Male & Female Reproductive System. Mr. Chapman Biology 30. Male Reproductive System. The main function of the male reproductive system is to produce sperm. Males begin to produce sperm at puberty and continue throughout their lives. Swimming for Your Life.
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The main function of the male reproductive system is to produce sperm.
Males begin to produce sperm at puberty and continue throughout their lives.
A sperm is a tiny package with a big responsibility – to fertilize the egg and create a human life. So that tiny package is loaded with “gear” for its important journey.
A few facts:
50 million sperm; 25 million moving; 20 million deformed
Sperm production takes place in the testes.
Each testicle produces millions of sperm.
Testosterone and FSH stimulate the production of sperm.
The testes are enclosed in a pouch called the scrotum.
The scrotum keeps the testes at a lower temperature then the rest of the body for production of sperm.
When immature sperm leave the testes, they travel to the epididymis, where they mature and remain until expelled.
During sexual stimulation, the sperm travel to the vas deferens. It is here where semen is produced. Fluids from the prostate gland, the bulbourethral gland secrete fluids that help protect the sperm and allow them to move more easily.
The seminal vesicle secretes fluids that help the sperm neutralize the acidity of the vagina.
During sexual arousal, semen flows from the vas deferens to the urethra.
When ejaculation occurs, there is a muscle that closes off the bladder to prevent urine from mixing with semen.
The main function of the female reproductive system is to produce ova; egg cells.
The female reproductive structures will begin to develop and mature during puberty where the follicle-stimulating hormone (FSH) and luteinizing hormone (LH) are released from the hypothalamus and pituitary gland. These hormones activate the development of the sexual characteristics.
Eggs cells are produced in the ovaries.
The ovaries are located on either side of the uterus.
When an egg is mature each month, it is released into the fallopian tubes. These tubes are about 10 cm long and extend from the ovaries to the uterus.
The egg will travel through the fallopian tube until it reaches the uterus.
If the egg becomes fertilized it will attach to the wall of the uterus, where it will develop into an embryo.
An unfertilized egg will be broken down and discarded.
The uterus is about the size of a pear. It has three layers: an inner layer of epithelial, a middle layer of muscle and an outer layer of connective tissue.
The lower end of the uterus is called the cervix.
The cervix opens into the vagina, which is the birthing canal.
At birth females have about 2 million eggs that are partially developed.
Before puberty, most of the eggs will be broken down, and only about 400, 000 will be left.
At puberty, an increase in FSH, will stimulate an egg to complete meiosis I. One larger cell is developed and the other smaller cell, called the polar body, is discarded.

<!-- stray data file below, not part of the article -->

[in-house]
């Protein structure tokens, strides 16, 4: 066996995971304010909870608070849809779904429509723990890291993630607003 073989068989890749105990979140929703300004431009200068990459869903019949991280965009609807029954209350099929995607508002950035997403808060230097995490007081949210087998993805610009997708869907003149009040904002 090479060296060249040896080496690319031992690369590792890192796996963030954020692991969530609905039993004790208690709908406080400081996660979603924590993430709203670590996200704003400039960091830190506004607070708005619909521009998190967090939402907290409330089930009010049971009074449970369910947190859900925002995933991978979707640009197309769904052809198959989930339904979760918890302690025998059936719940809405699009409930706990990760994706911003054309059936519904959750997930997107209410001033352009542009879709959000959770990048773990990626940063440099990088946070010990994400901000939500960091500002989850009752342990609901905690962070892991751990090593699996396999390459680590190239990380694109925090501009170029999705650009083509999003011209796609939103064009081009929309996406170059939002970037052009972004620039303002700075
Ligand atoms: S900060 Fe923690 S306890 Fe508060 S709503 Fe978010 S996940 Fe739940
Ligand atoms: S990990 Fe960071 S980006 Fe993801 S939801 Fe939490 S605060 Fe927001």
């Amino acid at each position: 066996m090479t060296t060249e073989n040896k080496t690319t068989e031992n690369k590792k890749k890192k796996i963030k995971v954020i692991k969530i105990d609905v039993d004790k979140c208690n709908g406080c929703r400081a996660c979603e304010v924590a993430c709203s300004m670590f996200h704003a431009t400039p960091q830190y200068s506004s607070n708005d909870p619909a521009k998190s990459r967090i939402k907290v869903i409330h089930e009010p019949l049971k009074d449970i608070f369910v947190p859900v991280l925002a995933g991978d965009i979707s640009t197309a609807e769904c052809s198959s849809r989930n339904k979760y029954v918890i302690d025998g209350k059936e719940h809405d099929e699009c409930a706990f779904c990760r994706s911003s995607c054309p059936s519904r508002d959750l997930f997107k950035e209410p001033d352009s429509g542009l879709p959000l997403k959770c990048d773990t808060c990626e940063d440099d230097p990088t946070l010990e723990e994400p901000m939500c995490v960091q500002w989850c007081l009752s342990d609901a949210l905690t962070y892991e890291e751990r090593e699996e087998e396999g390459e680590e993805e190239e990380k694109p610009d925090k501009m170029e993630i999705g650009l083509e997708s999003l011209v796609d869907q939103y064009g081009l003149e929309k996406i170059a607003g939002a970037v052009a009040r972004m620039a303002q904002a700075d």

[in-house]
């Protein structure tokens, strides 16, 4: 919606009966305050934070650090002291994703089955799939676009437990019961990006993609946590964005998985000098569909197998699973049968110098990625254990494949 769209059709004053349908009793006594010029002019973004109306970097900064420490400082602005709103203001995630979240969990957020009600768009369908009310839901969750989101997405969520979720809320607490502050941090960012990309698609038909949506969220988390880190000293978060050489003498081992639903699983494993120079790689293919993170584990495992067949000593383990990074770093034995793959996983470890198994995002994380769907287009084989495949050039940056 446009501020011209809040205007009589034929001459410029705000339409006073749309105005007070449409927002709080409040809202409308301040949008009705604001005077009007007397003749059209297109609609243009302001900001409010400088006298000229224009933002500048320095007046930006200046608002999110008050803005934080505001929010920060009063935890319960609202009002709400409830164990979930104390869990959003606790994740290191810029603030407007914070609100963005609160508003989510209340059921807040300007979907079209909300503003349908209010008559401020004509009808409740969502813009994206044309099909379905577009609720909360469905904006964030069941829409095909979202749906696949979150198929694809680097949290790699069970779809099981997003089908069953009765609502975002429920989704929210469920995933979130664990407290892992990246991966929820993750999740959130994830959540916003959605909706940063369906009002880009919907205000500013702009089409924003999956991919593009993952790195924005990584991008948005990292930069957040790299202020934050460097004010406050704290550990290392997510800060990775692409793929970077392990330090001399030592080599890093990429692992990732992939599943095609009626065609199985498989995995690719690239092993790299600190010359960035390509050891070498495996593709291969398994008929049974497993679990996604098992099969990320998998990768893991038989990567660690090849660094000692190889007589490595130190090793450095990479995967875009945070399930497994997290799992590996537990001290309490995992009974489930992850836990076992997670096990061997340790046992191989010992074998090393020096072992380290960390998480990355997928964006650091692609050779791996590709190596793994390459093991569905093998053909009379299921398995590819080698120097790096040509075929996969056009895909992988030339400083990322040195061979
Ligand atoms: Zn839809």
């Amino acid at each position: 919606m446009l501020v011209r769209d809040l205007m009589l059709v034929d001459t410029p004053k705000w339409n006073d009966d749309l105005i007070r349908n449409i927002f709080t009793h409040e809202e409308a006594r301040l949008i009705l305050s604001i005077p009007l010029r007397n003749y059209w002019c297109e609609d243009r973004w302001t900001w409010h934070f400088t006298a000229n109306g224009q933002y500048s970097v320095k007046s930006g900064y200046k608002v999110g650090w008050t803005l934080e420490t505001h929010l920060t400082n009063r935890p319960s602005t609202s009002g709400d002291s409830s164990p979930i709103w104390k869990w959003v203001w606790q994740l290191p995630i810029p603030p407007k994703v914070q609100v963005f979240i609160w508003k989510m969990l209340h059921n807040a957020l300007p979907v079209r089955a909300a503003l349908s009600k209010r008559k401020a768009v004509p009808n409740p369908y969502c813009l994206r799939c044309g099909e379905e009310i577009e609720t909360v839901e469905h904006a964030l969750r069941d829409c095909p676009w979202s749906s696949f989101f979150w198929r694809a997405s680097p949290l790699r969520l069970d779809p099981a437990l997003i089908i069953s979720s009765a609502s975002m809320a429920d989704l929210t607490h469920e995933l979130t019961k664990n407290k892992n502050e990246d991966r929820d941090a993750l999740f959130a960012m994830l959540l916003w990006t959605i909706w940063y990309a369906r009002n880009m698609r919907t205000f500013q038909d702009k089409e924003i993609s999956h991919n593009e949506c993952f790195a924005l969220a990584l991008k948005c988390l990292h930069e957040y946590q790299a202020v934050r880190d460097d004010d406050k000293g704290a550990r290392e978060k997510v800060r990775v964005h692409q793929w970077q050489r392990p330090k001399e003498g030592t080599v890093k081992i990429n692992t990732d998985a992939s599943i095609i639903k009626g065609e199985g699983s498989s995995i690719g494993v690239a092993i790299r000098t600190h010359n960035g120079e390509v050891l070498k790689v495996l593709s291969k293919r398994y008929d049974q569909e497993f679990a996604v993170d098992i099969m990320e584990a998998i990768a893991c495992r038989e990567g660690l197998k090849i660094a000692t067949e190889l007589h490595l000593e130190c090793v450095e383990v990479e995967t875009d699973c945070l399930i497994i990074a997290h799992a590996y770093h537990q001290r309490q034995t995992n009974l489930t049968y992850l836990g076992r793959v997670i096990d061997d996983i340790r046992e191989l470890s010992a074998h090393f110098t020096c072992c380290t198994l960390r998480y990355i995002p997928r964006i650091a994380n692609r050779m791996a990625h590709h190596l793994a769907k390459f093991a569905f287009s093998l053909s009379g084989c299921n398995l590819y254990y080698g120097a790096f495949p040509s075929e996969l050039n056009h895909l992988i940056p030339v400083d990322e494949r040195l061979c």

The larger cell will go through meiosis II after it becomes fertilized with a sperm cell. This cell develops into an egg, or ovum cell.
Each developing egg within the ovary is surrounded by a group of cells called a follicle.
When the egg is ready to be released, the follicle ruptures and the egg breaks through the ovary wall.
Ovulation is the release of the egg.
After the egg leaves the ovary, it travels through the fallopian tube, where it can be fertilized by a sperm.
Within 5-7 days the egg moves from the fallopian tube to the uterus.
An unfertilized egg is discarded during menstruation.
The menstrual cycle is a series of monthly changes within the reproductive system that includes producing and releasing an egg, and preparing the uterus to receive it.
The cycle is approximately 28 days and involves three stages.
The 3 phases are as follows:
Day 1 of the cycle is the beginning of the menstrual flow.
During this phase the uterine lining detaches and is released, along with mucous, from the body.
This phase lasts from about day 6-14
In the beginning estrogen is low.
The hypothalamus releases hormones which activate the pituitary gland to release FSH and LH.
This causes the egg and follicle to mature.
Ovulation occurs at about day 16.
When the egg is developing, it causes estrogen to increase.
An increase in estrogen leads to a thickening of the uterine lining.
At estrogen levels keep increasing, this leads to an increase in the production of LH.
The high levels of LH cause the follicle to rupture and release the egg.
After ovulation, the follicle turns yellow, and is now called the corpus luteum.
The corpus luteum releases estrogen and progesterone which causes the inhibition of LH.
The high levels of progesterone cause the uterine lining to thicken. There is also an increase in the number of blood vessels, in preparation for an embryo.
If an egg is not fertilized, then pituitary gland stops making FSH and LH. The corpus luteum breaks down, leading to the inhibition of progesterone and estrogen.
The inhibition of all the hormones leads to the shedding of the lining.
For most women the menstrual cycle lasts from pre-teen years until their mid 50s.